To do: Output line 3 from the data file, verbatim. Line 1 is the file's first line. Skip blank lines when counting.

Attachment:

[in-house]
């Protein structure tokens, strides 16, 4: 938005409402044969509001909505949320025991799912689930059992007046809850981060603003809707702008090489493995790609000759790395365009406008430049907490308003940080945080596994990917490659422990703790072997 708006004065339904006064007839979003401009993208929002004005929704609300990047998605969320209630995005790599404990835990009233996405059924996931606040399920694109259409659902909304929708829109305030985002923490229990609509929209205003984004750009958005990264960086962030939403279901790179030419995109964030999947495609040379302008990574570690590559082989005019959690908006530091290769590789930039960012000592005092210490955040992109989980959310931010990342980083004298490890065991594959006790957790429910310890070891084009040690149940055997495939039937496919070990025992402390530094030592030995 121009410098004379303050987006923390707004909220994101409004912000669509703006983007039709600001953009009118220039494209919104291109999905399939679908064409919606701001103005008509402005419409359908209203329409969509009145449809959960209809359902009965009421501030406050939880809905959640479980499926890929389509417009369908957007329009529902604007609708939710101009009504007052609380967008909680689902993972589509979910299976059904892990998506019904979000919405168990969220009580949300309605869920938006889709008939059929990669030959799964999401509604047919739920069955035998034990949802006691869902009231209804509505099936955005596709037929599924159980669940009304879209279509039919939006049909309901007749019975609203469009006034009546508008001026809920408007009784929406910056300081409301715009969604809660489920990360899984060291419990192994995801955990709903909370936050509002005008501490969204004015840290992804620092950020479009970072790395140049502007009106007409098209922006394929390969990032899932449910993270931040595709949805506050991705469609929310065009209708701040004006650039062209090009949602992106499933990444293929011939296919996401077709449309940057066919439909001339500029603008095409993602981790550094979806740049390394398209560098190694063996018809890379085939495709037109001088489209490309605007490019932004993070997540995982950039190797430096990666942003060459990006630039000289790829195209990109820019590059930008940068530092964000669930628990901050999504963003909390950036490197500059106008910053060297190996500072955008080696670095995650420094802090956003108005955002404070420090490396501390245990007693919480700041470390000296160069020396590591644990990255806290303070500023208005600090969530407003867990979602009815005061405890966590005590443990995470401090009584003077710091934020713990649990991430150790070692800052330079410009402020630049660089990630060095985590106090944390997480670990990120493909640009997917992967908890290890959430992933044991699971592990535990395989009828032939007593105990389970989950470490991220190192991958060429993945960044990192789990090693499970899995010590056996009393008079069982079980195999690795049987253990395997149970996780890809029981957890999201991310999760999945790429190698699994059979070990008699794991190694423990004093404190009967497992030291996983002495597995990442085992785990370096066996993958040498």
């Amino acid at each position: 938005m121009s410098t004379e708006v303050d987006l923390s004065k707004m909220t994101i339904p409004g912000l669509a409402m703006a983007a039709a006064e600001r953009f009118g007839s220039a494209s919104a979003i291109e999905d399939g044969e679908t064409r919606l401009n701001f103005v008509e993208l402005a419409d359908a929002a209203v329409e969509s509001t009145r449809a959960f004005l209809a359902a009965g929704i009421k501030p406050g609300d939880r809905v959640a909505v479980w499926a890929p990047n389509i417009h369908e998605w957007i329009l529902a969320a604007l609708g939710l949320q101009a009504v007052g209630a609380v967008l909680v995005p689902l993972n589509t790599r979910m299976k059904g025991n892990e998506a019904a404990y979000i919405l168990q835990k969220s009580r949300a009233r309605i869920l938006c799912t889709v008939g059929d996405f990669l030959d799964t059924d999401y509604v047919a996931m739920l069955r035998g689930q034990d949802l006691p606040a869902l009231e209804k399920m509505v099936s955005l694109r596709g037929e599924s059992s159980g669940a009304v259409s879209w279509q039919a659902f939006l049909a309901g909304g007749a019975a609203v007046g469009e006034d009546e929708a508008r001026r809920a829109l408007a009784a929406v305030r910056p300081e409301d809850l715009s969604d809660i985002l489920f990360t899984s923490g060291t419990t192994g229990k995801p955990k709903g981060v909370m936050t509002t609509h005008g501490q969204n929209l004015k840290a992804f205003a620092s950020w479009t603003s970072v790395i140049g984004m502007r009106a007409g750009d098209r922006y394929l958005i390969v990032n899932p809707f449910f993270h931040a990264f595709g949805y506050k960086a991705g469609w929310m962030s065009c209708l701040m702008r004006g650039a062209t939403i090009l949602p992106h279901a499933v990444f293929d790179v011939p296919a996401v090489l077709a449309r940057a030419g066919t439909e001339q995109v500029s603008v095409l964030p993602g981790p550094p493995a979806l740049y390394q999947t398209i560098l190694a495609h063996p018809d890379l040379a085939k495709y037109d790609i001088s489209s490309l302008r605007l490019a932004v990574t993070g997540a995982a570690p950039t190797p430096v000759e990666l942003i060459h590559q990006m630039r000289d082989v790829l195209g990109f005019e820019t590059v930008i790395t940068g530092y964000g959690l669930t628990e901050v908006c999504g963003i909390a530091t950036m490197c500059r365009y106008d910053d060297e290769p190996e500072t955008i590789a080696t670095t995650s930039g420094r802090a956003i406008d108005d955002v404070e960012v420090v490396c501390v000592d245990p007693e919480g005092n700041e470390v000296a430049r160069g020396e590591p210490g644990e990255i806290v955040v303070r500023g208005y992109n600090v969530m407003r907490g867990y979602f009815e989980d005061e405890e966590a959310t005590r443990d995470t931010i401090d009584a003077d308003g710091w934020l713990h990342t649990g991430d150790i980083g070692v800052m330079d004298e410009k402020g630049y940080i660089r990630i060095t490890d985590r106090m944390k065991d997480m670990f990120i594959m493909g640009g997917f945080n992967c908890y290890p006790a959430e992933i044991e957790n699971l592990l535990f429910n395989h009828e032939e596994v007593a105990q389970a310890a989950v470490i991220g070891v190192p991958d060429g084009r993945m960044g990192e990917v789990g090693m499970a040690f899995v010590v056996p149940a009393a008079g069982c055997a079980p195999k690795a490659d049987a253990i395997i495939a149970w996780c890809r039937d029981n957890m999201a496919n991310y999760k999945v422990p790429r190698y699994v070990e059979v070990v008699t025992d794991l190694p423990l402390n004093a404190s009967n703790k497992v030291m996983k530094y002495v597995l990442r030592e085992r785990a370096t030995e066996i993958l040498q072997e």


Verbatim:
């Amino acid at each position: 938005m121009s410098t004379e708006v303050d987006l923390s004065k707004m909220t994101i339904p409004g912000l669509a409402m703006a983007a039709a006064e600001r953009f009118g007839s220039a494209s919104a979003i291109e999905d399939g044969e679908t064409r919606l401009n701001f103005v008509e993208l402005a419409d359908a929002a209203v329409e969509s509001t009145r449809a959960f004005l209809a359902a009965g929704i009421k501030p406050g609300d939880r809905v959640a909505v479980w499926a890929p990047n389509i417009h369908e998605w957007i329009l529902a969320a604007l609708g939710l949320q101009a009504v007052g209630a609380v967008l909680v995005p689902l993972n589509t790599r979910m299976k059904g025991n892990e998506a019904a404990y979000i919405l168990q835990k969220s009580r949300a009233r309605i869920l938006c799912t889709v008939g059929d996405f990669l030959d799964t059924d999401y509604v047919a996931m739920l069955r035998g689930q034990d949802l006691p606040a869902l009231e209804k399920m509505v099936s955005l694109r596709g037929e599924s059992s159980g669940a009304v259409s879209w279509q039919a659902f939006l049909a309901g909304g007749a019975a609203v007046g469009e006034d009546e929708a508008r001026r809920a829109l408007a009784a929406v305030r910056p300081e409301d809850l715009s969604d809660i985002l489920f990360t899984s923490g060291t419990t192994g229990k995801p955990k709903g981060v909370m936050t509002t609509h005008g501490q969204n929209l004015k840290a992804f205003a620092s950020w479009t603003s970072v790395i140049g984004m502007r009106a007409g750009d098209r922006y394929l958005i390969v990032n899932p809707f449910f993270h931040a990264f595709g949805y506050k960086a991705g469609w929310m962030s065009c209708l701040m702008r004006g650039a062209t939403i090009l949602p992106h279901a499933v990444f293929d790179v011939p296919a996401v090489l077709a449309r940057a030419g066919t439909e001339q995109v500029s603008v095409l964030p993602g981790p550094p493995a979806l740049y390394q999947t398209i560098l190694a495609h063996p018809d890379l040379a085939k495709y037109d790609i001088s489209s490309l302008r605007l490019a932004v990574t993070g997540a995982a570690p950039t190797p430096v000759e990666l942003i060459h590559q990006m630039r000289d082989v790829l195209g990109f005019e820019t590059v930008i790395t940068g530092y964000g959690l669930t628990e901050v908006c999504g963003i909390a530091t950036m490197c500059r365009y106008d910053d060297e290769p190996e500072t955008i590789a080696t670095t995650s930039g420094r802090a956003i406008d108005d955002v404070e960012v420090v490396c501390v000592d245990p007693e919480g005092n700041e470390v000296a430049r160069g020396e590591p210490g644990e990255i806290v955040v303070r500023g208005y992109n600090v969530m407003r907490g867990y979602f009815e989980d005061e405890e966590a959310t005590r443990d995470t931010i401090d009584a003077d308003g710091w934020l713990h990342t649990g991430d150790i980083g070692v800052m330079d004298e410009k402020g630049y940080i660089r990630i060095t490890d985590r106090m944390k065991d997480m670990f990120i594959m493909g640009g997917f945080n992967c908890y290890p006790a959430e992933i044991e957790n699971l592990l535990f429910n395989h009828e032939e596994v007593a105990q389970a310890a989950v470490i991220g070891v190192p991958d060429g084009r993945m960044g990192e990917v789990g090693m499970a040690f899995v010590v056996p149940a009393a008079g069982c055997a079980p195999k690795a490659d049987a253990i395997i495939a149970w996780c890809r039937d029981n957890m999201a496919n991310y999760k999945v422990p790429r190698y699994v070990e059979v070990v008699t025992d794991l190694p423990l402390n004093a404190s009967n703790k497992v030291m996983k530094y002495v597995l990442r030592e085992r785990a370096t030995e066996i993958l040498q072997e």